Storm evacuees biking their way Down East
MONTPELIER – Kurt and Betty Jo Norton's bike trip through Vermont is not your typical tour through the state during foliage season.
Instead of sleek biking shirts, they wear layers of clothes to keep warm. Instead of Camelpacks, they have large bags and a cart full of all of their belongings. And instead of a tour guide, they have their cat, Sam, and dog, Xena, with them.
The Nortons are Hurricane Katrina evacuees who have been on an incredible monthlong journey from Pascagoula, Miss., to Bangor, Maine, in an effort to retrieve a Jeep they have in storage there. The two cut Christmas trees in Maine last fall, put their Jeep in storage, and hitched and walked back south. "We're just thankful we're alive and our pets are safe," said Betty Jo. She and Kurt were taking a brief break on the side of Route 2 in Marshfield Tuesday night, as cars and trucks whizzed by.
Betty Jo needs a hysterectomy, and says there are collegiate hospitals in Mississippi that offer the operation at low cost, which is why they went back south from Maine. She is on a waiting list, but hasn't had the operation yet, she said.
The two heard the warnings about Katrina, and headed 30 miles north, thinking that was far enough from the coast to escape the danger of the hurricane. After it passed, they went back to Pascagoula, where they found they had lost just about everything. They then set out on a journey to recover their Jeep.
The two started biking in Mississippi, and in Kentucky, met someone who gave them an old car. They packed their bikes and pets in the car, and made it all the way to Ohio, where the gift car broke down. They then got back on their bikes, packing Xena and Sam aboard, strapped in all their belongings, and headed northeastward. They've been pedaling or walking their bikes since, save for the occasional ride from a passing motorist.
"We salvaged this bicycle, that cart and her bicycle … and a few crafts that we salvaged. We had a ton of crafts, and we only found three of them. They were literally sticking in a tree," said Kurt, clad in a "Biloxi Beach" sweatshirt.
On flat ground they cover about 75 miles a day, but in hilly territory they do about 15 to 20, they said. "Depends on how many hills we have," Kurt said.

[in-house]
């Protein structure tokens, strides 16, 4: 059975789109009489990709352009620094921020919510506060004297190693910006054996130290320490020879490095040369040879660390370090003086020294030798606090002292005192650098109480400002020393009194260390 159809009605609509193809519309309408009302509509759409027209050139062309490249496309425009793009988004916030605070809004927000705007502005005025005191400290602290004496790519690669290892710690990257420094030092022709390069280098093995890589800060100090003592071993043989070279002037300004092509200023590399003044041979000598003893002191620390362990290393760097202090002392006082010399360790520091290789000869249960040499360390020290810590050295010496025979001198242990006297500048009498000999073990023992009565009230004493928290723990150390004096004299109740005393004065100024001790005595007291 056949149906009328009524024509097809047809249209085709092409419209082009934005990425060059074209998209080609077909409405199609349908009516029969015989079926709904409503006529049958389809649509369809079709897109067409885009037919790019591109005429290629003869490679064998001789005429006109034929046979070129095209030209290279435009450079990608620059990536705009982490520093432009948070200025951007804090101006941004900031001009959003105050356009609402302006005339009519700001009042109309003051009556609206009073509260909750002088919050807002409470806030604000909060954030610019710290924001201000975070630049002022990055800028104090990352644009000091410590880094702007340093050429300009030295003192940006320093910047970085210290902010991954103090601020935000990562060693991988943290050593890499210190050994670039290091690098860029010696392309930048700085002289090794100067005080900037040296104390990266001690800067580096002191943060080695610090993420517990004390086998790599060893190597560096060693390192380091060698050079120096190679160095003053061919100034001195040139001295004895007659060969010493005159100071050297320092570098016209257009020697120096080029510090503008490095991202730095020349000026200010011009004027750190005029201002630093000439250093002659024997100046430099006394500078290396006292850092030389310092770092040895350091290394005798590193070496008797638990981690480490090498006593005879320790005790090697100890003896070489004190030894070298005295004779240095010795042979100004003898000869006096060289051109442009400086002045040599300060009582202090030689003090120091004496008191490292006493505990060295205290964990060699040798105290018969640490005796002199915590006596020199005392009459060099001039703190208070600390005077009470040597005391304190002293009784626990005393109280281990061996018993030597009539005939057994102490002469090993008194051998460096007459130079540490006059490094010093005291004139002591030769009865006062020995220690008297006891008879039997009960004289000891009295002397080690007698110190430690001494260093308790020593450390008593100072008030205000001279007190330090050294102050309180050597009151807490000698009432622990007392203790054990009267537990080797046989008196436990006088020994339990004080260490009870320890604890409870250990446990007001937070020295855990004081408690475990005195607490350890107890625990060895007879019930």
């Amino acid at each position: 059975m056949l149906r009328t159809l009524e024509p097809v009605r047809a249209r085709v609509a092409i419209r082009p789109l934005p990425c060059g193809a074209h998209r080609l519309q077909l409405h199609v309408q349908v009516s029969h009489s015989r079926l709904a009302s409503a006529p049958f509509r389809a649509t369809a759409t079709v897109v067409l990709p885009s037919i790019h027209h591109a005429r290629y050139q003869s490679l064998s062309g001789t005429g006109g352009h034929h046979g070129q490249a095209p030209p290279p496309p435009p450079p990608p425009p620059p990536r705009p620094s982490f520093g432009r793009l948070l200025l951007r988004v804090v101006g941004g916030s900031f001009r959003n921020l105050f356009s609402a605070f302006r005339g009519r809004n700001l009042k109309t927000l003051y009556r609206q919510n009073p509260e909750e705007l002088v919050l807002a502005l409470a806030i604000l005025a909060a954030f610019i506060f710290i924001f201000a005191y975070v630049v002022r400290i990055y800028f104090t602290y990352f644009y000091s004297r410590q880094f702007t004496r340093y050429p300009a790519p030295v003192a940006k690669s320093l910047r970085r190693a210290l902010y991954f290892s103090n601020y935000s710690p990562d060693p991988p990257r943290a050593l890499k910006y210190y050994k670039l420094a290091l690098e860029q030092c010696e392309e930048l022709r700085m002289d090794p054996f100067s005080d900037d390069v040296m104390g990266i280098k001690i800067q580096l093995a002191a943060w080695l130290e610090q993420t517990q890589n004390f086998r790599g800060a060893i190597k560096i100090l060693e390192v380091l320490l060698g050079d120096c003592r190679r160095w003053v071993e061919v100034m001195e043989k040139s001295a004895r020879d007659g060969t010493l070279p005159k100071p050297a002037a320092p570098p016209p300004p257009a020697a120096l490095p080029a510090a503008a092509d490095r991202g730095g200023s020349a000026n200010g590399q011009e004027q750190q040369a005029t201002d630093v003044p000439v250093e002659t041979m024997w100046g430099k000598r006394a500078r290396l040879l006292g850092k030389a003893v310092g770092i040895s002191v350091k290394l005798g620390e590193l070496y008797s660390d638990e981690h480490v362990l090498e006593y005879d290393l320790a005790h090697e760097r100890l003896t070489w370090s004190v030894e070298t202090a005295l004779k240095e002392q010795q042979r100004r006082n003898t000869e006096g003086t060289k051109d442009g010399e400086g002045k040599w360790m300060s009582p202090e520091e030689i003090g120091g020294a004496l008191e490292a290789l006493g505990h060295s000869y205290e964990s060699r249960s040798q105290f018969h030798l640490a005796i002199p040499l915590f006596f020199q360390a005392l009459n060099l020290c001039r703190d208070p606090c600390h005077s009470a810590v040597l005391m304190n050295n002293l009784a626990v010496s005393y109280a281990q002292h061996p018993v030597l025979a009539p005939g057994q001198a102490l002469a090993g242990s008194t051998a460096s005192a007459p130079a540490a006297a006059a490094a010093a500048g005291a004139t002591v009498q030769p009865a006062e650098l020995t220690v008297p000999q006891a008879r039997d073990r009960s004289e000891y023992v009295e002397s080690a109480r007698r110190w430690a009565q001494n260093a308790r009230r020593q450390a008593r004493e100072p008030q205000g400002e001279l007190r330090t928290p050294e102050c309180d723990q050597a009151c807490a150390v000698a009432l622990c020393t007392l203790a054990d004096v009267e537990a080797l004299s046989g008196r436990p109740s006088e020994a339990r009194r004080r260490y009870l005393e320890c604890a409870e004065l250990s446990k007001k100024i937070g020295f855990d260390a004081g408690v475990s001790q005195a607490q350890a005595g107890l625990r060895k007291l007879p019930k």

Rides are hard to come by, and the two say they can only take long rides – that it isn't worth it to take apart their bikes and load up all their stuff for a mere five miles or so. They carry a large plywood sign that reads "VIETNAM VET STRANDED BROKE WITH DOG CAT."
"We had one ride, with a brother by the name of Larry, and it was a 40-mile ride and it was across the northern part of New York," Kurt said. "He was the only one we took a ride from because he's the only one we trusted."
The two, who say they have put their faith in God to survive, have been staying in hotel rooms when they can afford it, but they've been doing a lot of camping when they can. It's tough to find a place where they can bring their pets, they said. Mostly, they sleep where they can, Kurt said.
"We've been camping, and I've been taking showers in truck stops. Last night we were fortunate enough to get a room," Betty Jo said.
Asked what they need most, Kurt said, "A ride would be nice."
"If we get a ride, we get a ride … I'm sure God's going to bring some miracles. He already has, you know?" Betty Jo said.
People have been generous and some have donated 50-pound bags of dog food and other large items, Kurt said, but it's difficult to carry the large bags. Others have given them money, food and even harmonicas.
Kurt said he has learned one thing for sure from the journey. "Nothing like a hurricane to bring you closer to God," he said. "That's a very true statement."
"How can you blame God for something Mother Nature brought on?" Kurt said.
"That man himself probably brought on with all the pollution and stuff," Betty Jo added. "You can tell we're in our last days with all these hurricanes and all these storms."
The travelers are expected to be continuing their journey along Route 2 today.
Contact Sky Barsch at firstname.lastname@example.org or 223-3335.
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